B vitamins - natural energy in your food

bvitaminsjumpingWhen you were at school you might have been taught that whole grains were the best source of B vitamins. There are B vitamins in your whole grain bread, but the grains are in a form that makes it hard for your body to digest. Have you ever wondered why cows and other animals have more than one stomach and have to chew the grass and grains so long and allow them to digest for hours?

Some of the food we can now get has the grains soaked and has allowed them to sprout, so we can more easily digest them. There are also cultures like Japan that ferment their beans to make them, so they can be absorbed more easily to get the B vitamins.

Millet, buckwheat, brown rice, oatmeal all have B vitamins as well as the classic Brewer’s Yeast so soaked and sprouted and eaten with fermented foods means we get more of the nutrients in them.

As humans we have one small stomach, some stomach acid ready to go into action – if we are lucky and a pancreas that gets quite overworked at times breaking down all our very cooked, enzyme depleted food with over 8 cups of digestive juices produced into the small intestine per day. Phew!

marmite2So what are the richest sources of B vitamins apart from the grains?

Vitamin B1 (thiamine): the richest sources are pork, liver, heart and kidneys. There are also traces of B1 in most of the nuts so you might like to soak your nuts like almonds and eat pine nuts, Brazils, walnuts if you are not a big meat fan.

Vitamin B2 (riboflavin): the richest sources are eggs, meat, milk, poultry and fish. There is some in almonds, sunflower seeds, avocado.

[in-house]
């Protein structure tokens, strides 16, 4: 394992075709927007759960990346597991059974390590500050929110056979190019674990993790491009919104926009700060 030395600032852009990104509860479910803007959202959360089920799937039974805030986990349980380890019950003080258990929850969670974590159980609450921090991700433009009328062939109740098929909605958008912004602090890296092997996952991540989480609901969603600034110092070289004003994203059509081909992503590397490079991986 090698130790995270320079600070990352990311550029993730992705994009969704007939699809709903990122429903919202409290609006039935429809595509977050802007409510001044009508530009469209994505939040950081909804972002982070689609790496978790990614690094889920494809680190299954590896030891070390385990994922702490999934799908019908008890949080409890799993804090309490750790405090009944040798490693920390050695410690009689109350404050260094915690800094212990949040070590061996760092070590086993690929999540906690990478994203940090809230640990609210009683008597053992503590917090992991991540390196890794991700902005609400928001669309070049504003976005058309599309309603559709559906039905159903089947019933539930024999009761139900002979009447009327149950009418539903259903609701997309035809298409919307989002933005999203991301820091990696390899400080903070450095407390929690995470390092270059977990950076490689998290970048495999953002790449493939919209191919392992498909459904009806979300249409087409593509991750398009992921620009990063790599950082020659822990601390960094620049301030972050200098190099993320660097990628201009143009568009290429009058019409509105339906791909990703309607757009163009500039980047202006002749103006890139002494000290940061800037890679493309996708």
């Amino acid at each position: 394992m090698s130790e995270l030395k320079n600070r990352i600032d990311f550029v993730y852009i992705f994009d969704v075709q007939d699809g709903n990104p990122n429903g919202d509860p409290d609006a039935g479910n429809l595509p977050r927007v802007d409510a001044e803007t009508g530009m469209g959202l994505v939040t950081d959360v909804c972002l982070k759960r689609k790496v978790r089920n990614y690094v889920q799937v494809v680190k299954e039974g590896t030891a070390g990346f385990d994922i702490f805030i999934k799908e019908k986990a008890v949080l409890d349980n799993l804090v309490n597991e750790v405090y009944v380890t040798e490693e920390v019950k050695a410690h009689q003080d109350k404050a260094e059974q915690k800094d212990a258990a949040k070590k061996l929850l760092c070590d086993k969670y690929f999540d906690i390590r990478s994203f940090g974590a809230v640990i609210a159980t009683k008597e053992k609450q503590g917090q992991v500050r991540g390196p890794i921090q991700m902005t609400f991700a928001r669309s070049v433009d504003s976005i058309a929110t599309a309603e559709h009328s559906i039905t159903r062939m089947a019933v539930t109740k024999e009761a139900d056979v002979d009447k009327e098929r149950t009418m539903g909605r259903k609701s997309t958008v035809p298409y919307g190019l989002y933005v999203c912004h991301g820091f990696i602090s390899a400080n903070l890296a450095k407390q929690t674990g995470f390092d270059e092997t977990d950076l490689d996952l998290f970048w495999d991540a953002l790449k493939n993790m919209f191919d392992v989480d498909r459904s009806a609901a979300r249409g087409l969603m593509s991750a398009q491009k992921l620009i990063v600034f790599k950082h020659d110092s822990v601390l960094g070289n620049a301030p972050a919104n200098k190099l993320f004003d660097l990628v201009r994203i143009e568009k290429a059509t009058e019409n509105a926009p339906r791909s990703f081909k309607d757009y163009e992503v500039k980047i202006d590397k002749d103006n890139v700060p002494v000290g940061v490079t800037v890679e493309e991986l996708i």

Vitamin B3 (Niacin): the richest courses are meat and poultry. There are traces in the nuts and brown rice too.

Vitamin B5 (pantothenic acid): the richest sources are meats and liver. There are traces in nuts and seeds and even Kelp seaweeds.

Have you ever found yourself craving pate or nuts and seeds or some seaweed miso Japanese style when adrenally exhausted? B5 or pantothenic acid is very important for the adrenals.

Vitamin B6 (pyridoxine): the richest sources are meat, poultry, fish and eggs. Again brown rice and nuts and seeds have some traces too.

Vitamin B12 (cyanocobalamin): the richest sources are meat, poultry, fish, eggs and milk. Miso, tempeh, kombu and nori are all rich in Vitamin B12.

Biotin (Vitamin B7): the richest sources are liver and egg yolks. You also get some in brown rice, almonds, walnuts and so on.

For nightmares a good dose of Vitamin B1 foods along with magnesium can help for a better quality sleep even in children. B vitamins are water soluble so any excess tends to get washed out of the body into the urine.

For migraines vitamin B2 and magnesium are very important as well as avoiding food triggers, late nights and alcohol. Sleep and mood have been found to be much better for taking a good dose of B vitamins in the morning.

Fermented B vitamins come in living forms from the Japanese style foods (miso, tempeh, natto) or the Brewers yeast powders for those that want a super boost. Spirulina has some B12 in it, but it is hard to get it to be available or digested so you might be better sticking with the food sources above.

There is a Max B Nano which is a pre-digested form of B vitamins, that I quite like, available from Biotrace in East Tamaki, Auckland.

If taking synthetic B vitamin supplements see if you can get a good potent B Complex with 50mg or so of each of the main B1, B2 vitamins.

It is best to take a B complex along with a single B vitamin if you are taking B6 or B1 or B12 on its own, so you don’t create an imbalance over time. B6 is wonderful for women’s hormonal and fluid retention problems, but best taken with a B complex to balance it out.

Keep up some B vitamins in your diet for healthy adrenals, mood and energy and have a great day!